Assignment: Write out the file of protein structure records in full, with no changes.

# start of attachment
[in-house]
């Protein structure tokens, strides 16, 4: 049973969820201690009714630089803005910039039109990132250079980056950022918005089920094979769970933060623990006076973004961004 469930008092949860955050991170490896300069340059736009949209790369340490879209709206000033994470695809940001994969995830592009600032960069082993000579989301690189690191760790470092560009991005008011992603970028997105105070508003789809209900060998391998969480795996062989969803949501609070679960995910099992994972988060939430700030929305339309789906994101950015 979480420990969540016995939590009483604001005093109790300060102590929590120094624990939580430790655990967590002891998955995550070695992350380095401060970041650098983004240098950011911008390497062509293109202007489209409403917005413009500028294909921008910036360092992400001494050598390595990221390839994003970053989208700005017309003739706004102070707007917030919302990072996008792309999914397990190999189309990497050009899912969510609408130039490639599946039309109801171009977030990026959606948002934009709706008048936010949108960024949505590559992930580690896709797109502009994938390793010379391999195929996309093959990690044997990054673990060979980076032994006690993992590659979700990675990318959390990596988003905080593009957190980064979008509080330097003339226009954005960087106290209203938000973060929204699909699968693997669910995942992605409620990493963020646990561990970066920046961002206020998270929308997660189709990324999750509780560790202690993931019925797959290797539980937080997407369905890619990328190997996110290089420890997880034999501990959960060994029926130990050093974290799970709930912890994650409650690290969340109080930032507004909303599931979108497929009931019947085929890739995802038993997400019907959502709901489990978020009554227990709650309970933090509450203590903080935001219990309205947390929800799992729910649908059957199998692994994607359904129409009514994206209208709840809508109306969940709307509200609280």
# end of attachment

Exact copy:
[in-house]
């Protein structure tokens, strides 16, 4: 049973969820201690009714630089803005910039039109990132250079980056950022918005089920094979769970933060623990006076973004961004 469930008092949860955050991170490896300069340059736009949209790369340490879209709206000033994470695809940001994969995830592009600032960069082993000579989301690189690191760790470092560009991005008011992603970028997105105070508003789809209900060998391998969480795996062989969803949501609070679960995910099992994972988060939430700030929305339309789906994101950015 979480420990969540016995939590009483604001005093109790300060102590929590120094624990939580430790655990967590002891998955995550070695992350380095401060970041650098983004240098950011911008390497062509293109202007489209409403917005413009500028294909921008910036360092992400001494050598390595990221390839994003970053989208700005017309003739706004102070707007917030919302990072996008792309999914397990190999189309990497050009899912969510609408130039490639599946039309109801171009977030990026959606948002934009709706008048936010949108960024949505590559992930580690896709797109502009994938390793010379391999195929996309093959990690044997990054673990060979980076032994006690993992590659979700990675990318959390990596988003905080593009957190980064979008509080330097003339226009954005960087106290209203938000973060929204699909699968693997669910995942992605409620990493963020646990561990970066920046961002206020998270929308997660189709990324999750509780560790202690993931019925797959290797539980937080997407369905890619990328190997996110290089420890997880034999501990959960060994029926130990050093974290799970709930912890994650409650690290969340109080930032507004909303599931979108497929009931019947085929890739995802038993997400019907959502709901489990978020009554227990709650309970933090509450203590903080935001219990309205947390929800799992729910649908059957199998692994994607359904129409009514994206209208709840809508109306969940709307509200609280």